NACP set for designing fourth phase


IMPHAL, June 9, 2011: The National AIDS Control Programme is in the process of designing the fourth phase of the programme, which is expected to be launched in April 2012. In response to this, 500 civil society organizations and community groups from across the country have decided to come together and conduct five regional consultations to shape a blue print and design for the programme.
In order to facilitate participation consultations will be held in different regions over the coming week. The first consultations which began in Guwahati today for the North East region will be followed by consultations in Delhi for North India, Pune for West India, Kolkata for East India and Bangalore for South India. The Guwahati consultation was attended by 110 participants from eight states including Manipur, Nagaland, Mizoram, Arunachal Pradesh, Sikkim, Meghalaya, Tripura and Assam. The regional consultations will feed into the NACP IV design, especially areas that communities and civil society want incorporated and made integral to the programme.
Commenting on this unique and unprecedented response, Dr. Sundarraman, a social activist involved for the last 30 years on the issue said, “We are not here just to dot the “I’s” and “T’s” of a programme document outlined by officials of NACO.”  Therefore, participants, many of whom have the vast experience of the community and hitherto difficult-to-reach populations, will deliberate on, “what worked for them in the present programme and why and what did not work” and how did we go about fixing it”.
During today’s deliberation, there was general discontentment about the lack of sharing by NACO of the planning process and proposed design of NACP IV. Many of the participants felt that their key role in the present phase of the programme has been completely ignored and their participation sidelined. The common demand of 100 delegates from civil society at the Guwahati consultation was let the fourth phase of the National AIDS Control Programme be a “people’s programme”.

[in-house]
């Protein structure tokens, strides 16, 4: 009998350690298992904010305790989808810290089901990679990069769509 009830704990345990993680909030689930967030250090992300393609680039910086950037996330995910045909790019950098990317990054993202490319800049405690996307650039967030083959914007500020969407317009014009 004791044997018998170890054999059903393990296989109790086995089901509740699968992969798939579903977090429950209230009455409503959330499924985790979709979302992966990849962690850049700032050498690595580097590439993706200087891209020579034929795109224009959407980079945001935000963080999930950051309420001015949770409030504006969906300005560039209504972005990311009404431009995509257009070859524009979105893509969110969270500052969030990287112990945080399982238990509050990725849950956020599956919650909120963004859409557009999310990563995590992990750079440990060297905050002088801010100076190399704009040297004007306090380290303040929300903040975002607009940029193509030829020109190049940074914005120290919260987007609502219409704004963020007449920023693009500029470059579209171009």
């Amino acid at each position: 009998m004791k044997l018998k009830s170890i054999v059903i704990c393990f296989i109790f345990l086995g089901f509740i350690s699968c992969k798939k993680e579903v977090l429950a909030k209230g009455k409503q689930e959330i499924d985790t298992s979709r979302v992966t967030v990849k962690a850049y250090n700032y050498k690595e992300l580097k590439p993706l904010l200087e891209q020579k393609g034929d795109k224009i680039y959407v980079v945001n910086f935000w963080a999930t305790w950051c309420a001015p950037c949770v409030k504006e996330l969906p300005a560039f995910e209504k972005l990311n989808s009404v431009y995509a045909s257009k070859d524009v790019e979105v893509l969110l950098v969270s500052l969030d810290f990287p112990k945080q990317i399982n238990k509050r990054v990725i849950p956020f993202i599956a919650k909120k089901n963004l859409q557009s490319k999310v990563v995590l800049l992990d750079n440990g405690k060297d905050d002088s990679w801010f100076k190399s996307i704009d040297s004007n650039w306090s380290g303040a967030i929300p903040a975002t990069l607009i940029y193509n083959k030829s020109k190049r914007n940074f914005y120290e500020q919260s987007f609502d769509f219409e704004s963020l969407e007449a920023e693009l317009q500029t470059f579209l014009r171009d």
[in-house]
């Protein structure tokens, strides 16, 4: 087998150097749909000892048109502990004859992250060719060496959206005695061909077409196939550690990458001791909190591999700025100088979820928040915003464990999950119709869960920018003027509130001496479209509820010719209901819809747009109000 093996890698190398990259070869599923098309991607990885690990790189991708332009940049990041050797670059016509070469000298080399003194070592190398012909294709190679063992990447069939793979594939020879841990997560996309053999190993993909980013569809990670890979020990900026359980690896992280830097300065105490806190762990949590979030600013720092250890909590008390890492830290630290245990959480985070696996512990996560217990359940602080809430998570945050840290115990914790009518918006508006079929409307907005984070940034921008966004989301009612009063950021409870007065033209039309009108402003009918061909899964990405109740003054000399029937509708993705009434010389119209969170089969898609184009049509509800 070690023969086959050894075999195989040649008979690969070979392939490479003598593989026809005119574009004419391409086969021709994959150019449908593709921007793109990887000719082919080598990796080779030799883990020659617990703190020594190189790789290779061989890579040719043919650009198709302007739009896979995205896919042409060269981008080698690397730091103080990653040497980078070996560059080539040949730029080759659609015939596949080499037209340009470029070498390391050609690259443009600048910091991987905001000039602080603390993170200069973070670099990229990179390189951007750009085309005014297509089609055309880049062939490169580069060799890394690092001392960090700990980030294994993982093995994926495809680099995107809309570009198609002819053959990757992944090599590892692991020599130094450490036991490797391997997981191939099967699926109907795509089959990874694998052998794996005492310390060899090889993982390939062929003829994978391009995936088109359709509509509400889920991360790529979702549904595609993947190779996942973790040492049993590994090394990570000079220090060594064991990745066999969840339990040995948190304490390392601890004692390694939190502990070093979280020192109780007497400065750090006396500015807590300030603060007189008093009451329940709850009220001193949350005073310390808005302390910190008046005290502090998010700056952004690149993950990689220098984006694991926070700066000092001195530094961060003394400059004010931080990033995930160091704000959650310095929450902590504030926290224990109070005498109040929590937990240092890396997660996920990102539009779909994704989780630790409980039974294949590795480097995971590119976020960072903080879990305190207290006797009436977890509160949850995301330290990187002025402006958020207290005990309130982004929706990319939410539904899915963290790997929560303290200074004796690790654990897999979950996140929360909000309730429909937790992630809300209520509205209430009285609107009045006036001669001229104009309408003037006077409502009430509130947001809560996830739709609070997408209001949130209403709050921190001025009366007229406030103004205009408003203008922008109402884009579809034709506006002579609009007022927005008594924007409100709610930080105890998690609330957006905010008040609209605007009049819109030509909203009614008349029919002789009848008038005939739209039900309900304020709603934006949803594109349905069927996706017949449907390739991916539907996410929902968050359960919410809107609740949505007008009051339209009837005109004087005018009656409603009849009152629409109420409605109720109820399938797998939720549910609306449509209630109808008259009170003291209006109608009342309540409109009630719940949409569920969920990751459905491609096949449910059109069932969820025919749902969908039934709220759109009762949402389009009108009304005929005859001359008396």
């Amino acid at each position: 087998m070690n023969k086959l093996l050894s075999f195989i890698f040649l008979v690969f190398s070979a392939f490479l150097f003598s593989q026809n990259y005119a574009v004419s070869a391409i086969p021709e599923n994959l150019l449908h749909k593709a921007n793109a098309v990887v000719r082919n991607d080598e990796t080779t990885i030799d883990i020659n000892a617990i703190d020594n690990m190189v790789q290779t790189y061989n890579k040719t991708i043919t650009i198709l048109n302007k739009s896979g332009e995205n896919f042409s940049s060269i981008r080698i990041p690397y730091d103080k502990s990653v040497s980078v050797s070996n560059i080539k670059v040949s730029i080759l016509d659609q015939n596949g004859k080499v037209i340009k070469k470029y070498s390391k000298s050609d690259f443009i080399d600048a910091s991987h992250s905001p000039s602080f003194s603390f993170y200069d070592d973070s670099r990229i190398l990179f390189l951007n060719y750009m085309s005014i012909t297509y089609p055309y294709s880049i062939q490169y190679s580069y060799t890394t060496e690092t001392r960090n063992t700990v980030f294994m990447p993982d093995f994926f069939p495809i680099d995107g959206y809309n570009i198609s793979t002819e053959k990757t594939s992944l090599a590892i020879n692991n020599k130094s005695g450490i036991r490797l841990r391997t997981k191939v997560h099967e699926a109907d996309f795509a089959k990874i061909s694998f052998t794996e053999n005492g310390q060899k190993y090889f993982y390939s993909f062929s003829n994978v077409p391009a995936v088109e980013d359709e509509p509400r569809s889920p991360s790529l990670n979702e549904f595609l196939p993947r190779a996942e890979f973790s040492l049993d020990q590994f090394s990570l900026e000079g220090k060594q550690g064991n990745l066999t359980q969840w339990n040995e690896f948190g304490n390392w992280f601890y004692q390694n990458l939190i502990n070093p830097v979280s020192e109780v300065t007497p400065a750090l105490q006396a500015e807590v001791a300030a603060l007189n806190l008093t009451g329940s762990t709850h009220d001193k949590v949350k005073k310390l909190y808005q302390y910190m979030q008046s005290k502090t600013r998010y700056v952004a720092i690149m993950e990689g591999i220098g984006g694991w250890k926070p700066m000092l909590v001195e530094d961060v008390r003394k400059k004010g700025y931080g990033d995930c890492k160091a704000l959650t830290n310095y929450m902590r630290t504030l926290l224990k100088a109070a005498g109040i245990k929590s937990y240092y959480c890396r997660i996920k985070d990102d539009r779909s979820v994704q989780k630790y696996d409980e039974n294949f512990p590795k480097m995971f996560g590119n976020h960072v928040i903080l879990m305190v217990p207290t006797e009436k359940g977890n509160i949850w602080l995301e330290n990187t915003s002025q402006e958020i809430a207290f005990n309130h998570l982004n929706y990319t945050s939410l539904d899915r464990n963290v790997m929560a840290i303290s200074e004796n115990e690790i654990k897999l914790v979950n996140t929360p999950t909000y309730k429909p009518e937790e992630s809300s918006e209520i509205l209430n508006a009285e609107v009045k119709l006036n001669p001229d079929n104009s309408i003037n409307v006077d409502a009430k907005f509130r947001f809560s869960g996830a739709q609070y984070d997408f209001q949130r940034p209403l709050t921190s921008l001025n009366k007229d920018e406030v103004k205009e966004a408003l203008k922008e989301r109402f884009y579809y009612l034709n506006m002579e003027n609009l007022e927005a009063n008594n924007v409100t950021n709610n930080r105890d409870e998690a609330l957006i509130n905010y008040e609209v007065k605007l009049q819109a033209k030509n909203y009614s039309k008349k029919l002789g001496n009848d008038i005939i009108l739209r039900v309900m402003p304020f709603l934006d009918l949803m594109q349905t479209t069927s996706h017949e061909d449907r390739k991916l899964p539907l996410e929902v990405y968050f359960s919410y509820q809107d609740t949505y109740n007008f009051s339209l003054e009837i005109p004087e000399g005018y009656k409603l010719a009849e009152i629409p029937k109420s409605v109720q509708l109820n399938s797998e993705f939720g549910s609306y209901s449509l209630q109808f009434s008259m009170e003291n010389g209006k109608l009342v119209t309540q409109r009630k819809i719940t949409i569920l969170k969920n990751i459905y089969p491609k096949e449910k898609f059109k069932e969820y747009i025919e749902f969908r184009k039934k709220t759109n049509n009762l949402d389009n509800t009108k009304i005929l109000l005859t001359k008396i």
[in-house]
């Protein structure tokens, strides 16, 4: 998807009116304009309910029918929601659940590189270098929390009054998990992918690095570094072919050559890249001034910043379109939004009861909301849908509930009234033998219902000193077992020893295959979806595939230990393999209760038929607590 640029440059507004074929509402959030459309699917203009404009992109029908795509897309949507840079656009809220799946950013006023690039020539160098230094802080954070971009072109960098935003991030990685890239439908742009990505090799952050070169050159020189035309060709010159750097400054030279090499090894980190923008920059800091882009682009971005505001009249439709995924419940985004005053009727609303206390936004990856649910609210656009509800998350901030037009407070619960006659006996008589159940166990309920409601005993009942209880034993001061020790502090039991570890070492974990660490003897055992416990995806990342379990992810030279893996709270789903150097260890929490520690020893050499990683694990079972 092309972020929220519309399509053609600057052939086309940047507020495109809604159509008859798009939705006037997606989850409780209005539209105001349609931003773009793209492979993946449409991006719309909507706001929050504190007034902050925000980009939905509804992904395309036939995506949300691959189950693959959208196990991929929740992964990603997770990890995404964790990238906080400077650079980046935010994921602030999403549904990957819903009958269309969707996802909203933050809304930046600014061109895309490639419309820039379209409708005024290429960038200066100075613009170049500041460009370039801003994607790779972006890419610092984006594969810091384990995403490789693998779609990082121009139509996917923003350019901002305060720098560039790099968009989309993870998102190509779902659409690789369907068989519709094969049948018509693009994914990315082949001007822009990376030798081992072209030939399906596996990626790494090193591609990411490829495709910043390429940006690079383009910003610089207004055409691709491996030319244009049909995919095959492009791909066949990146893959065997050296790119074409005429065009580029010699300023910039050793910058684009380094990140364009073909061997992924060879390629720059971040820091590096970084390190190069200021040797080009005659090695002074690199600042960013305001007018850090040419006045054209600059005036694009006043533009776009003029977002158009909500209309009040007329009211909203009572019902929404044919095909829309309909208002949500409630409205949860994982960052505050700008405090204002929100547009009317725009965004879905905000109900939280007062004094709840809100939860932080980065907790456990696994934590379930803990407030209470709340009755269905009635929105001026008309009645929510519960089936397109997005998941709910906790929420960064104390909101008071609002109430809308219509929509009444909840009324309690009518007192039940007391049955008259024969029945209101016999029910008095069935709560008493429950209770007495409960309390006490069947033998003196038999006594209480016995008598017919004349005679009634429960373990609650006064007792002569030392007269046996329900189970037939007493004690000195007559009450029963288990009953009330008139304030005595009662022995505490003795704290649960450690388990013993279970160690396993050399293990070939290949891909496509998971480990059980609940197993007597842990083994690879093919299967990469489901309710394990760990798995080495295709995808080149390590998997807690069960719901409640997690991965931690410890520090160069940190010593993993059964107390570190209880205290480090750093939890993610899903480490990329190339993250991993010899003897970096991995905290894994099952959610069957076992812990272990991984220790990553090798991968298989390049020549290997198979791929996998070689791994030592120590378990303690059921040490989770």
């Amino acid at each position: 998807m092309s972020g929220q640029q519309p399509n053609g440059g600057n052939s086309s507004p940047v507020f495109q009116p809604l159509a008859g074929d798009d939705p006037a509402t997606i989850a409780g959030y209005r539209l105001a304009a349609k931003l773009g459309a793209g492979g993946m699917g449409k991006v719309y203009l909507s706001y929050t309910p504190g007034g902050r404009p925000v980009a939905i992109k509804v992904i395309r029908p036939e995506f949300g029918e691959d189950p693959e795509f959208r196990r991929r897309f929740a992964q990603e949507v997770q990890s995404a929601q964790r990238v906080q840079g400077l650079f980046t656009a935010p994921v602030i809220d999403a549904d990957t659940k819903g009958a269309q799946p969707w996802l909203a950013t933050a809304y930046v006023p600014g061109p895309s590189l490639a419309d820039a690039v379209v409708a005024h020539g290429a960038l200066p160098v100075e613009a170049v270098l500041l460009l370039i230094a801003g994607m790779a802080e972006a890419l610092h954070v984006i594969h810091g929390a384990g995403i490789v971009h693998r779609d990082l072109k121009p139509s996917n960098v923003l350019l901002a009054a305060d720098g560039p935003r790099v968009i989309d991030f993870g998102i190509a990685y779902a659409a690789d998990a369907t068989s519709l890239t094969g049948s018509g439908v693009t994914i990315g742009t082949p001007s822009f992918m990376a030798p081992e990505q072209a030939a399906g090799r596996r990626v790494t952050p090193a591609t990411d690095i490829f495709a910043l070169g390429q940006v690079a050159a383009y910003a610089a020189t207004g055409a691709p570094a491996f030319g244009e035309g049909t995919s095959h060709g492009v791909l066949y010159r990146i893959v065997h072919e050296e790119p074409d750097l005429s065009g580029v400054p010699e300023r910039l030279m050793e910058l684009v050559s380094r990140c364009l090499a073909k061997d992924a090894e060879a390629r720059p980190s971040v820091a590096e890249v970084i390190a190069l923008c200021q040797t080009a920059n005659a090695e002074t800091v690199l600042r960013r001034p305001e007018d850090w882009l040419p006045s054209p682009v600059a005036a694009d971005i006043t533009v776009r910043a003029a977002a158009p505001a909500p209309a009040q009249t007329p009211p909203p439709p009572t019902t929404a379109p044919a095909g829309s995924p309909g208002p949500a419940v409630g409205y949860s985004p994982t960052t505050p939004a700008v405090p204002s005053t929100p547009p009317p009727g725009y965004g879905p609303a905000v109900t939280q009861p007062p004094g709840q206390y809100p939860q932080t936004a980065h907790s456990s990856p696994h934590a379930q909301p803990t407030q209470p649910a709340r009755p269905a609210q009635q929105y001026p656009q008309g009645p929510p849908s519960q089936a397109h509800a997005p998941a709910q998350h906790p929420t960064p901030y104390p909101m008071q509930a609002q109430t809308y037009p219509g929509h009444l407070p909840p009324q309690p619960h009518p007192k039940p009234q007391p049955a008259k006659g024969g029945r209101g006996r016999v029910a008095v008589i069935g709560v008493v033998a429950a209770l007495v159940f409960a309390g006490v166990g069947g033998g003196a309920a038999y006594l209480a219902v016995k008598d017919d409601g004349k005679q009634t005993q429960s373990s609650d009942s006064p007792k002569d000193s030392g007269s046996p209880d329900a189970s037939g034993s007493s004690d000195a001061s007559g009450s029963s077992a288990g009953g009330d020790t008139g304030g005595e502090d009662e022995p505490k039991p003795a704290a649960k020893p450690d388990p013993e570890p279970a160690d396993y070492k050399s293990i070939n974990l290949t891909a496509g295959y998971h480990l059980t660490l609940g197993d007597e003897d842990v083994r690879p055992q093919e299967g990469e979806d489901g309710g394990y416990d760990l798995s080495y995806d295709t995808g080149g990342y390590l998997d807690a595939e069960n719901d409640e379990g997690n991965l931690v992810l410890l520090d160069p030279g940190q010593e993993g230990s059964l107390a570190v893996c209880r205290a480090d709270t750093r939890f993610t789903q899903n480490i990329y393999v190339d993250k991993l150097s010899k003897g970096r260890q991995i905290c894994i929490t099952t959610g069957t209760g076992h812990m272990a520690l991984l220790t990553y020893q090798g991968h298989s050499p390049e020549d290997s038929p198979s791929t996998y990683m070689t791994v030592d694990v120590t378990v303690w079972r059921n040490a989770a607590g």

Tomorrow, June 10,  over 95 participants from various line departments such as the Women and Child, health, law, education, DIPR, RNTCP and the AIDS Control Program such SACS, DPACU from the state level government agencies, from across eights North East states, are expected to make their recommendations for the design of the fourth phase program. Five members of the civil society will participate in the regional consultation and provide recommendations emerging from the ongoing community interactions.
 In light of this, the civil society consultation has emerged as a vibrant forum and an opportunity for the communities and civil society to put forward its experiences and expectations from the NACP IV. In one voice the message from all the participants is that a sense of urgency must be made a part of the planning and that the spirit of partnership witnessed in phase 3 must be strengthened to ensure that as the fourth phase program rolls out.
Dr. S.I. Ahmed, Director, AIDS Prevention Society, stated, “We need to ensure that the State AIDS Control Societies, health departments are made more accountable. Inter- sectorial collaborations are important but without ownership at the district level it’s a distant reality. More importantly, we are not seeing any systematic efforts to strengthen community ownership”.